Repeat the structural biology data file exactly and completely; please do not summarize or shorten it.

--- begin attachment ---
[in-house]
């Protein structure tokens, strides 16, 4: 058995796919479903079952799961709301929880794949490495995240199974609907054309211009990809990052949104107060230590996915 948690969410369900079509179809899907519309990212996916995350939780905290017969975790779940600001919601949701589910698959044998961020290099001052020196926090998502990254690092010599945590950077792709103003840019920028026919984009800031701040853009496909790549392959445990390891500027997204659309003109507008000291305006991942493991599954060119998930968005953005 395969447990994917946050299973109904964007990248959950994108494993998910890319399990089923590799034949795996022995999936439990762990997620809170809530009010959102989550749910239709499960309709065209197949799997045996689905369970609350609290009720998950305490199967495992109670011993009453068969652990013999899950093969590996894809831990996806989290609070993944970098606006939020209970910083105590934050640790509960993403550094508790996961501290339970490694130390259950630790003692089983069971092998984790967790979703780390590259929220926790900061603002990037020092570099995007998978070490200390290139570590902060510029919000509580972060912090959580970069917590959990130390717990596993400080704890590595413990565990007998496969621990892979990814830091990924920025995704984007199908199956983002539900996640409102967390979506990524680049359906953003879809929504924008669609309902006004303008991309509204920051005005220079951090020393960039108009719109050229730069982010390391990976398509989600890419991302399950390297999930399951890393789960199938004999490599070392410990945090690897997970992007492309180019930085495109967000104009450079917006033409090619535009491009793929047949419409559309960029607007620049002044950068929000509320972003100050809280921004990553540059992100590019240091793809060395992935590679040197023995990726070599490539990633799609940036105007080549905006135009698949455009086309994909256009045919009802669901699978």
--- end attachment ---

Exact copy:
[in-house]
């Protein structure tokens, strides 16, 4: 058995796919479903079952799961709301929880794949490495995240199974609907054309211009990809990052949104107060230590996915 948690969410369900079509179809899907519309990212996916995350939780905290017969975790779940600001919601949701589910698959044998961020290099001052020196926090998502990254690092010599945590950077792709103003840019920028026919984009800031701040853009496909790549392959445990390891500027997204659309003109507008000291305006991942493991599954060119998930968005953005 395969447990994917946050299973109904964007990248959950994108494993998910890319399990089923590799034949795996022995999936439990762990997620809170809530009010959102989550749910239709499960309709065209197949799997045996689905369970609350609290009720998950305490199967495992109670011993009453068969652990013999899950093969590996894809831990996806989290609070993944970098606006939020209970910083105590934050640790509960993403550094508790996961501290339970490694130390259950630790003692089983069971092998984790967790979703780390590259929220926790900061603002990037020092570099995007998978070490200390290139570590902060510029919000509580972060912090959580970069917590959990130390717990596993400080704890590595413990565990007998496969621990892979990814830091990924920025995704984007199908199956983002539900996640409102967390979506990524680049359906953003879809929504924008669609309902006004303008991309509204920051005005220079951090020393960039108009719109050229730069982010390391990976398509989600890419991302399950390297999930399951890393789960199938004999490599070392410990945090690897997970992007492309180019930085495109967000104009450079917006033409090619535009491009793929047949419409559309960029607007620049002044950068929000509320972003100050809280921004990553540059992100590019240091793809060395992935590679040197023995990726070599490539990633799609940036105007080549905006135009698949455009086309994909256009045919009802669901699978």